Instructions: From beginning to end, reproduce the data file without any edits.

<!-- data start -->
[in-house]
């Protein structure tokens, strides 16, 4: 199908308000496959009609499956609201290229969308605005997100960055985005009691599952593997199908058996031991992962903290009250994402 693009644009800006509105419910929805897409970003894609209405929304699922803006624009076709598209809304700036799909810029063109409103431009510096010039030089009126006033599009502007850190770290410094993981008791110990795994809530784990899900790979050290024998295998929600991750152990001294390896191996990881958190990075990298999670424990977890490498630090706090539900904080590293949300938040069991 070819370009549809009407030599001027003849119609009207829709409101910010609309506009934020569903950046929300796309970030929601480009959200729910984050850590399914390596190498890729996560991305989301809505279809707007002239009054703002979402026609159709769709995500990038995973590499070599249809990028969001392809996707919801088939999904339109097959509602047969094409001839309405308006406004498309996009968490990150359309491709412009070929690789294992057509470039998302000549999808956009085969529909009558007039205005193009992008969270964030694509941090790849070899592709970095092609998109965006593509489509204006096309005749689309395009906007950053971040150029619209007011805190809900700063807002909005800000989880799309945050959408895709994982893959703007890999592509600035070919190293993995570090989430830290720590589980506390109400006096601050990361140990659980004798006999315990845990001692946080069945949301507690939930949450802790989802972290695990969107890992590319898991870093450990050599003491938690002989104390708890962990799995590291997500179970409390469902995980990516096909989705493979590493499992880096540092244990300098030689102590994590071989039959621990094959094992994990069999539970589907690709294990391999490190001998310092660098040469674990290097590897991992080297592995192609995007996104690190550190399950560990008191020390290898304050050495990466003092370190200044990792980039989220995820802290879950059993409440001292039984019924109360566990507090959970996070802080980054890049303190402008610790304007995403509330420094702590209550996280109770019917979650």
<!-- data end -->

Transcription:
[in-house]
């Protein structure tokens, strides 16, 4: 199908308000496959009609499956609201290229969308605005997100960055985005009691599952593997199908058996031991992962903290009250994402 693009644009800006509105419910929805897409970003894609209405929304699922803006624009076709598209809304700036799909810029063109409103431009510096010039030089009126006033599009502007850190770290410094993981008791110990795994809530784990899900790979050290024998295998929600991750152990001294390896191996990881958190990075990298999670424990977890490498630090706090539900904080590293949300938040069991 070819370009549809009407030599001027003849119609009207829709409101910010609309506009934020569903950046929300796309970030929601480009959200729910984050850590399914390596190498890729996560991305989301809505279809707007002239009054703002979402026609159709769709995500990038995973590499070599249809990028969001392809996707919801088939999904339109097959509602047969094409001839309405308006406004498309996009968490990150359309491709412009070929690789294992057509470039998302000549999808956009085969529909009558007039205005193009992008969270964030694509941090790849070899592709970095092609998109965006593509489509204006096309005749689309395009906007950053971040150029619209007011805190809900700063807002909005800000989880799309945050959408895709994982893959703007890999592509600035070919190293993995570090989430830290720590589980506390109400006096601050990361140990659980004798006999315990845990001692946080069945949301507690939930949450802790989802972290695990969107890992590319898991870093450990050599003491938690002989104390708890962990799995590291997500179970409390469902995980990516096909989705493979590493499992880096540092244990300098030689102590994590071989039959621990094959094992994990069999539970589907690709294990391999490190001998310092660098040469674990290097590897991992080297592995192609995007996104690190550190399950560990008191020390290898304050050495990466003092370190200044990792980039989220995820802290879950059993409440001292039984019924109360566990507090959970996070802080980054890049303190402008610790304007995403509330420094702590209550996280109770019917979650």